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Not letting anxiety be in the driver seat of your life

Many clients come to me for treatment for anxiety disorders. I would even argue that most of us deal with at least some anxiety. It makes sense. Anxiety was useful to our ancestors. It kept them alive, it served a purpose. It is just that in today's world, anxiety can often become extreme and no longer helpful.

Over the years of treating anxiety, I have found that anxiety loves to stop people from doing many things that make their life rich. I work with clients to help them take the power away from their anxiety to make decisions for them. I do exposure therapy with clients to help them - and not their anxiety - take the driver seat of their life. In exposure therapy, you learn to face your anxiety and fears. Over time, exposure therapy teaches you that when you face your fears, what you are afraid of happening doesn't necessarily occur (and even if occasionally it does, it's usually not that bad), and that the anxiety eventually goes away.

The goal is to no longer deal with anxiety by avoiding it, but instead to face it head on. If we go around anxiety and avoid it, nothing changes. If we face our fears and anxiety, things change. Facing our anxiety instead of avoiding allows us to change things.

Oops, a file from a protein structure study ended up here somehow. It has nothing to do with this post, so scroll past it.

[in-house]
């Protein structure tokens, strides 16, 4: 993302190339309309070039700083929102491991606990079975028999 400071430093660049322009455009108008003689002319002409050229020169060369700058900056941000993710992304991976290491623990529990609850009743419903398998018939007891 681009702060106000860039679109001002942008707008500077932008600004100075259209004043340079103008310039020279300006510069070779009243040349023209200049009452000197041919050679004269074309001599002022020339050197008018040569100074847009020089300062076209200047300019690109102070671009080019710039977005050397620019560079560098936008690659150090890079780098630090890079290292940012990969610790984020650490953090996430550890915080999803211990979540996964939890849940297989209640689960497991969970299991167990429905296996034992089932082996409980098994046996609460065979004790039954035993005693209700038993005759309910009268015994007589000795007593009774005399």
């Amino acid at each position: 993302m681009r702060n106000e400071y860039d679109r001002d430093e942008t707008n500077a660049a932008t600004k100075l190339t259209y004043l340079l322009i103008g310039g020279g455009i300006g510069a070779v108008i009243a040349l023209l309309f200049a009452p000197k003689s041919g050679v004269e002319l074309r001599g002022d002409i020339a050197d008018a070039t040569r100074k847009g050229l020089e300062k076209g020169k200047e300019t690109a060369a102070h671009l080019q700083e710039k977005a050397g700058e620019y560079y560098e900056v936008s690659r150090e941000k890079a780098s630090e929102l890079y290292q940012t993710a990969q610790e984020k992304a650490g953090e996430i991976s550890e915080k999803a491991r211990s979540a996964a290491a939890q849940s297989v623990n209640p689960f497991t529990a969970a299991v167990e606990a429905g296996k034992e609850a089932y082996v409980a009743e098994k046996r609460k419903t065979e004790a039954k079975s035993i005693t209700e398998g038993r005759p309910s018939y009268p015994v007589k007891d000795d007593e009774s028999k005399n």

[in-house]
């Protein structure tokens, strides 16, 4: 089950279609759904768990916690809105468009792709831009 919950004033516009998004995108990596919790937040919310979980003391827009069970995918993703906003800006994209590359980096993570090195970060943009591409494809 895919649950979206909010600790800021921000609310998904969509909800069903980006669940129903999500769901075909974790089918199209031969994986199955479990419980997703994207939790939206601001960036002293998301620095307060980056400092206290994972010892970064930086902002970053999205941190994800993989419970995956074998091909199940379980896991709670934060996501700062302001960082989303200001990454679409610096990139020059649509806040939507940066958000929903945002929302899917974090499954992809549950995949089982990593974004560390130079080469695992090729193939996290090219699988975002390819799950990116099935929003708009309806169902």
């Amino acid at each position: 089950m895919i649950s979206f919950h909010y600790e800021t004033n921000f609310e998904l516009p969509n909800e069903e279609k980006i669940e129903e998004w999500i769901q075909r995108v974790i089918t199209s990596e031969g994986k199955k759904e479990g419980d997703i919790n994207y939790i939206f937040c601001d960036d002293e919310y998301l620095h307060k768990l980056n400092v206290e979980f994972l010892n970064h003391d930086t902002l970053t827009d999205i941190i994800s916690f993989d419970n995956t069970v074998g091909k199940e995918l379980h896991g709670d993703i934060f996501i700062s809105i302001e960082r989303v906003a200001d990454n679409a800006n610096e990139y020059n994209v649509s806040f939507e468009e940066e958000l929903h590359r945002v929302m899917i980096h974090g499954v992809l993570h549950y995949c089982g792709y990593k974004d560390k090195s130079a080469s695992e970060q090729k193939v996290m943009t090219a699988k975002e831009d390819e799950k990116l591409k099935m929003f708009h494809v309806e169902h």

What if instead of avoiding our anxiety, we became curious? What is it that you are afraid of? Maybe you try facing one thing that makes you a little be anxious, and test out if what you are afraid of actually happens. If it does, was it as bad as you thought it was going to be? Did your anxiety eventually go down?

Let me give you an example. A few years ago, I wanted to try ziplining. I got there. And then I noticed myself feeling very afraid. What if I fall? What if I die? My mind started catastrophizing. I was tempted to call it quits. The fear was strong. The thoughts were paralyzing. I regretted my decision to go ziplining in the first place. But what what would have happened if I had turned around ? I would never learn that I would be OK if I did this scary thing.

And so I recognized that it was okay to feel afraid. And I thought of all the other people who had gone before me who ended up just fine. I did the ziplining. I had so much fun. I learned that I didn't fall, that nothing scary happened, and that the anxiety didn't last long.

Replace this example with anything that you may be afraid of. Maybe it is snakes, or heights. Maybe it is going to that party, or reaching out to someone you met and asking them out for coffee. Maybe it is your own physical symptoms of anxiety. If you are in recovery for an eating disorder, maybe it is going out for ice cream. And then you make the choice to work through the anxiety instead of avoiding it. You go look at that snake at the zoo, go on that hot air balloon, go to the party, ask this new friend for coffee, eat a delicious ice cream. And by doing so, you learn that fears often don't realize. And even if they do, it's usually not that bad.. You don't let your anxiety make your decisions for you. You live a richer life. The only way out is through.


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